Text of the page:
The planned Keystone XL oil pipeline has earned major national attention for the damage it would do to the climate. At the same time, another climate drama is playing out with much less attention as coal companies make plans to export huge quantities to Asia by way of Pacific Northwest ports. It’s pretty clear that both projects are environmental horror stories, but I’ve been wondering: which one is worse?
So, from the “King Kong versus Godzilla” files, here’s my analysis of their carbon impacts. It turns out, coal exports are actually the bigger problem—and that’s really saying something.
The result surprised me: coal exports look to be an even bigger climate disaster than the pipeline. There are, in fact, quite a bit more direct emissions from burning the coal than from the oil. That’s true even when one counts the energy-intensive tar sands extraction and processing—and, of course, there are plenty of upstream emissions associated with coal mining that I’ve left out of the equation here. (In order to make a roughly direct comparison, I also omitted emissions associated with both products’ mining, refining, transportation, and so forth.) Clearly we can ill afford either one of these projects, but until we have a clear energy policy that respects climate science we’ll be wrestling with these kind of killer projects one at a time.
Now, for all the energy and math geeks out there, here’s the methodology I used to generate these numbers.
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To calculate the carbon-dioxide emissions from coal exports, I assumed that 110 million tons of Powder River Basin coal are exported each year. That’s consistent with the 50 million tons planned for Cherry Point, Washington and 60 million tons planned for Longview, Washington. (It’s a figure that may actually understate the actual volume of exports because the Longview project sponsors have already been caught out using an 80 million ton figure, and there are nascent or rumored coal export plans that I didn’t account for in places like Grays Harbor, Washington; St. Helens, Oregon; and Coos Bay, Oregon.) I further assumed that Powder River Basin coal generates 8,500 BTUs per pound, and that one million BTUs would produce 212.7 pounds of CO2, consistent with US Department of Energy figures. Do all the algebra, and you arrive at 199 million tons of CO2 per year in “direct” emissions from the coal exports.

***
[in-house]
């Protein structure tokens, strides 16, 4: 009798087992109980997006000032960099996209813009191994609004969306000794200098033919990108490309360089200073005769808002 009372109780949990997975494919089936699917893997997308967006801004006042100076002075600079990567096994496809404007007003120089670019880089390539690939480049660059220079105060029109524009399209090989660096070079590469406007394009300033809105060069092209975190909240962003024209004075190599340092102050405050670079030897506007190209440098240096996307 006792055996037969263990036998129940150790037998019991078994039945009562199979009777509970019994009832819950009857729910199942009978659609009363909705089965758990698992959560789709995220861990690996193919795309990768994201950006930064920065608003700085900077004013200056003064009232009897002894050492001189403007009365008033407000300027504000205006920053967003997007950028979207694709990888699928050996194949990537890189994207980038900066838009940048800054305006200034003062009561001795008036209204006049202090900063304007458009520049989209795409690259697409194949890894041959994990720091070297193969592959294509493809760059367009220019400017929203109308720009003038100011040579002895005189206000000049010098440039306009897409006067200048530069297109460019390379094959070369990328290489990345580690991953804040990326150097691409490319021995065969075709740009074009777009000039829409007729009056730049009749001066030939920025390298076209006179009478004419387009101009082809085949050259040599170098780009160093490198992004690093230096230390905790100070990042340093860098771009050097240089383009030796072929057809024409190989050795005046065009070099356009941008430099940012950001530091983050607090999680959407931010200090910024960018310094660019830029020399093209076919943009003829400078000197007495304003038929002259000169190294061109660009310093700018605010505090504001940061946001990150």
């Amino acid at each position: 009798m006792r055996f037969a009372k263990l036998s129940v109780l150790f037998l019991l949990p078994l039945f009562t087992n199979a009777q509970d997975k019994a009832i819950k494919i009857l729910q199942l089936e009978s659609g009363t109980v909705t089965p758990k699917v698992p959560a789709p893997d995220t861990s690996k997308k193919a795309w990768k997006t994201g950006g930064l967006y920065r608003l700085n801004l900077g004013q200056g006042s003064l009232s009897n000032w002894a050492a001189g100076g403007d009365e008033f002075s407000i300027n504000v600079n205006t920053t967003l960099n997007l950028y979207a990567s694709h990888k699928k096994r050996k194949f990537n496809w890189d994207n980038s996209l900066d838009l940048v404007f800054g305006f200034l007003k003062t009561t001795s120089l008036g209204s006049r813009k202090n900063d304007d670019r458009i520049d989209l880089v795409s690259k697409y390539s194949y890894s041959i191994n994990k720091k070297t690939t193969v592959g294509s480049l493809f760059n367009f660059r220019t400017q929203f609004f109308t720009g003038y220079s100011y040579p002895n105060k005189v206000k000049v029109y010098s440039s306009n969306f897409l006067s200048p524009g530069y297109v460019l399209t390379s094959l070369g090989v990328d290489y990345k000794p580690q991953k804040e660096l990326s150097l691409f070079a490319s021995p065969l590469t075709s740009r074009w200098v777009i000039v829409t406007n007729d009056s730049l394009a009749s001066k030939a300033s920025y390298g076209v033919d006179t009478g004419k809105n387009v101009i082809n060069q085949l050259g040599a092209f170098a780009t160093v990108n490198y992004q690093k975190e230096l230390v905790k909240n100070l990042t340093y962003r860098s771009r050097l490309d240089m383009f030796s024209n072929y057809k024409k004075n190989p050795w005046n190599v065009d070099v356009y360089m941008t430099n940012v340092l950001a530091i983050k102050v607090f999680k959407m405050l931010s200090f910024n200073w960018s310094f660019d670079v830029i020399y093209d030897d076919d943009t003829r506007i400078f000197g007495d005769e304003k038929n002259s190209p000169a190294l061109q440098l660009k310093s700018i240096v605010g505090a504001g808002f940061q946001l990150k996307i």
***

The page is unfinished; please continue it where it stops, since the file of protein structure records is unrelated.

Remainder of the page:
My coal emissions accounting leaves out a lot. I did not count the emissions associated with mining, processing, rail shipping, storing, maritime shipping, constructing new port or rail facilities, or any other related activities. I also didn’t count any non-CO2 or fugitive emissions. All I counted, in short, was the CO2 that will be directly released by burning the coal.
To calculate the CO2 emissions from the Keystone XL pipeline, I assumed that the pipeline moves 830,000 barrels of oil per day, which is what the US State Department says, and which works out to about 303 million barrels per year. I then assumed that each barrel of oil contains 0.43 metric tons of C02, which is what the US EPA assigns for an “average” barrel of oil. That all works out to just shy of 144 million short tons of CO2 per year for direct emissions from burning the oil.
The pipeline will not be moving “average” oil, of course, but rather tar sands oil, which is especially dirty and carbon intensive. Keep in mind, however, that “tailpipe” or direct emissions for the refined products that come from the oil—gasoline, diesel, kerosene, etc—are basically the same no matter what the original feedstock is. In other words, every gallon of gasoline you burn in your car produces pretty much the same amount of CO2 whether it originally came from Saudi Arabia, the Gulf Coast, or the Canadian oil sands. The difference is that it takes a lot more energy, and therefore carbon, to extract and process tar sands oil.
So to account for the special nastiness of tar sands oil, I factored in the emissions that are associated with “producing” or extracting it. Using figures from David Strahan, Wikipedia, and other sources I assumed that extracting the oil and “upgrading” to make it suitable for refining results in somewhere around 18 to 26 percent more carbon emissions than the direct emissions from burning the fuel itself. (The exact amount depends on the local characteristics of the oil deposit as well as the technology deployed and other factors.) I took the mid-point of that range, 21.7 percent, and added 31 million tons of CO2 per year for the pipeline oil.
To maintain a roughly apples-to-apples comparison with my coal emissions calculation, I didn’t factor in emissions from shipping, refining, distributing, constructing the pipeline, or any other related activities. And again, I didn’t count any non-CO2 or fugitive emissions. All I counted, in short, was the CO2 that will be directly released by burning the oil plus the emissions required to extract and process the oil from the tar sands deposits.
Comments and suggestions (and corrections) are of course very welcome.
Thanks to Jessie Dye at Earth Ministry who prompted me to do this analysis.